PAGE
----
prodigality


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Related to prodigality: pellucidity

prod·i·gal

 (prŏd′ĭ-gəl)
adj.
1. Rashly or wastefully extravagant: prodigal expenditures on unneeded weaponry; a prodigal nephew who squandered his inheritance.
2. Giving or given in abundance; lavish or profuse: "the infinite number of organic beings with which the sea of the tropics, so prodigal of life, teems" (Charles Darwin). See Synonyms at profuse.
n.
One who is given to wasteful luxury or extravagance.

[Late Middle English, probably back-formation from Middle English prodigalite, from Old French, from Late Latin prōdigālitās, from Latin prōdigus, prodigal, from prōdigere, to drive away, squander : prōd-, prō-, for, forth; see proud + agere, to drive; see ag- in Indo-European roots.]

prod′i·gal′i·ty (-găl′ĭ-tē) n.
prod′i·gal·ly adv.

prod•i•gal•i•ty

(ˌprɒd ɪˈgæl ɪ ti)

n., pl. -ties.
1. wasteful extravagance.
2. an instance of this.
3. lavish abundance.
[1300–50; Middle English prodigalite < Late Latin prōdigālitās= Latin prōdig(us) extravagant (adj. derivative of prōdigere to drive out, waste, squander = prod-, variant of prō- pro-1 + -igere, comb. form of agere to act)]
ThesaurusAntonymsRelated WordsSynonymsLegend:
Noun1.prodigality - the trait of spending extravagantly
improvidence, shortsightedness - a lack of prudence and care by someone in the management of resources
2.prodigality - excessive spending
waste, wastefulness, dissipation - useless or profitless activity; using or expending or consuming thoughtlessly or carelessly; "if the effort brings no compensating gain it is a waste"; "mindless dissipation of natural resources"

prodigality

noun
Translations
إسْراف، تَبْذير
hýření
ødselhed
eyîslusemi
savurganlık

prodigality

[ˌprɒdɪˈgælɪtɪ] Nprodigalidad f

prodigality

n (liter)Verschwendungssucht f; (= lavishness)Fülle f, → Üppigkeit f

prodigality

[ˌprɒdɪˈgælɪtɪ] nprodigalità

prodigal

(ˈprodigəl) adjective
spending (money etc) too extravagantly; wasteful.
ˈprodigally adverb
ˌprodiˈgality (-ˈgӕ-) noun
the prodigal son
1. a disobedient and irresponsible son who wastes money on a life of pleasure and later returns home to ask for his parents' forgiveness.
2. a person who acts irresponsibly and later regrets it.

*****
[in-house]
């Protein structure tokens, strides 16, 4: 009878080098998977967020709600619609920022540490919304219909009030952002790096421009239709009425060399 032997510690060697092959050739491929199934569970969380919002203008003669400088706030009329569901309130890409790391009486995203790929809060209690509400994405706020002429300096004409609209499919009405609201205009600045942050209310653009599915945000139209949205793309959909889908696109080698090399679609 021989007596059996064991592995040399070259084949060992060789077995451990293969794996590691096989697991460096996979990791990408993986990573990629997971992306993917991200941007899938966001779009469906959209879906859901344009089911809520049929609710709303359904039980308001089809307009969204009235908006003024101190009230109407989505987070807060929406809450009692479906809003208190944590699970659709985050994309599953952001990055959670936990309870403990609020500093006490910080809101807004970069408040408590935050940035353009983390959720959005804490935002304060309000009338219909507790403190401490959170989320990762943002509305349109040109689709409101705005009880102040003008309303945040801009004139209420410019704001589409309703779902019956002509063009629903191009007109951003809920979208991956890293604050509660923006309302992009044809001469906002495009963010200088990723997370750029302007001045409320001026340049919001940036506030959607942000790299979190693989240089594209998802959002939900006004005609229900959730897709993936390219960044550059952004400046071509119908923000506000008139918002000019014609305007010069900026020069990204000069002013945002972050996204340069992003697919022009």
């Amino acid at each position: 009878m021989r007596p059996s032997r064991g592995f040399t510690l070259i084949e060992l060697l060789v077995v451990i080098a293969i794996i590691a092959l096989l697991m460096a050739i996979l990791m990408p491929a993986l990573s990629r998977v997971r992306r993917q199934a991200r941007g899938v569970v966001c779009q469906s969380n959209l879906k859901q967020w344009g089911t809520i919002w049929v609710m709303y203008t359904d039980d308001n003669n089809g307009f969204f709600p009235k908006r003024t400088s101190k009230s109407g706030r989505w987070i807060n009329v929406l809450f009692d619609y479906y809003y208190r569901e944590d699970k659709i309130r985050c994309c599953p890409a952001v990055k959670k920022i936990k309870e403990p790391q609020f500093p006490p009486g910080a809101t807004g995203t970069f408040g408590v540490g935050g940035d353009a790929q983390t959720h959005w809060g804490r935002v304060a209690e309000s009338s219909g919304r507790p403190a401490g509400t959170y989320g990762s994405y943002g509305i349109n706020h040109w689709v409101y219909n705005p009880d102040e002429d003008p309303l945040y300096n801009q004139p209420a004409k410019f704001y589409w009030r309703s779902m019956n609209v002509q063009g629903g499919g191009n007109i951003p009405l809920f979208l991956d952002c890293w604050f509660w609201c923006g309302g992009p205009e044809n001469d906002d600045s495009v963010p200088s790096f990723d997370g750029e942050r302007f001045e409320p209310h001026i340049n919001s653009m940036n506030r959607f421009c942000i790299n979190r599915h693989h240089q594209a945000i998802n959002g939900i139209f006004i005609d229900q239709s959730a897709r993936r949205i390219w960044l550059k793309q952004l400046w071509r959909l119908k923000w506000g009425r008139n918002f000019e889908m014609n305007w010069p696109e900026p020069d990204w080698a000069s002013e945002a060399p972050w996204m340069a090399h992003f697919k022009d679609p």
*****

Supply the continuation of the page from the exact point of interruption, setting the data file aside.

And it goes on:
References in classic literature ?
Now commenced a scene of eager competition and wild prodigality at the different encampments.
Finding, then, that he was unable to resist his propensity, he resolved to divest himself of the instrument and cause of his prodigality and lavishness, to divest himself of wealth, without which Alexander himself would have seemed parsimonious; and so calling us all three aside one day into a room, he addressed us in words somewhat to the following effect:
it no longer bares its bosom with so dazzling a prodigality, for it is many a day since it was uprooted.
If we put these three men together, Monsieur Comminges," said Mazarin, "we must double the guard, and we are not rich enough in fighting men to commit such acts of prodigality.
We wandered, also, through the Grand Trianon and the Petit Trianon, those monuments of royal prodigality, and with histories so mournful--filled, as it is, with souvenirs of Napoleon the First, and three dead kings and as many queens.
Cultivated plains soon appear, where are united all the productions of the northern and tropical floras, terminating in prairies abounding with pineapples and yams, tobacco, rice, cotton-plants, and sugar-canes, which extend beyond reach of sight, flinging their riches broadcast with careless prodigality.
For avarice dries up the heart, and prodigality drowns it -- is not that so?
By this prodigality of Nature, the doctor recognized the splendid kingdom of Adamova.
A tasteless and barbaric display, a vulgar generosity, an ignorant and purposeless prodigality.
She was perfectly happy in her new sphere; and she spent her first half-year's dividend from the Venice Hotel Company, with characteristic prodigality, in presents for the children.
Can I not, like Pasta, Malibran, Grisi, acquire for myself what you would never have given me, whatever might have been your fortune, a hundred or a hundred and fifty thousand livres per annum, for which I shall be indebted to no one but myself; and which, instead of being given as you gave me those poor twelve thousand francs, with sour looks and reproaches for my prodigality, will be accompanied with acclamations, with bravos, and with flowers?
On these occasions there was a degree of magnificence of the purse about them, and a peculiar propensity to expenditure at the goldsmith's and jeweler's for rings, chains, brooches, necklaces, jeweled watches, and other rich trinkets, partly for their own wear, partly for presents to their female acquaintances; a gorgeous prodigality, such as was often to be noticed in former times in Southern planters and West India creoles, when flush with the profits of their plantations.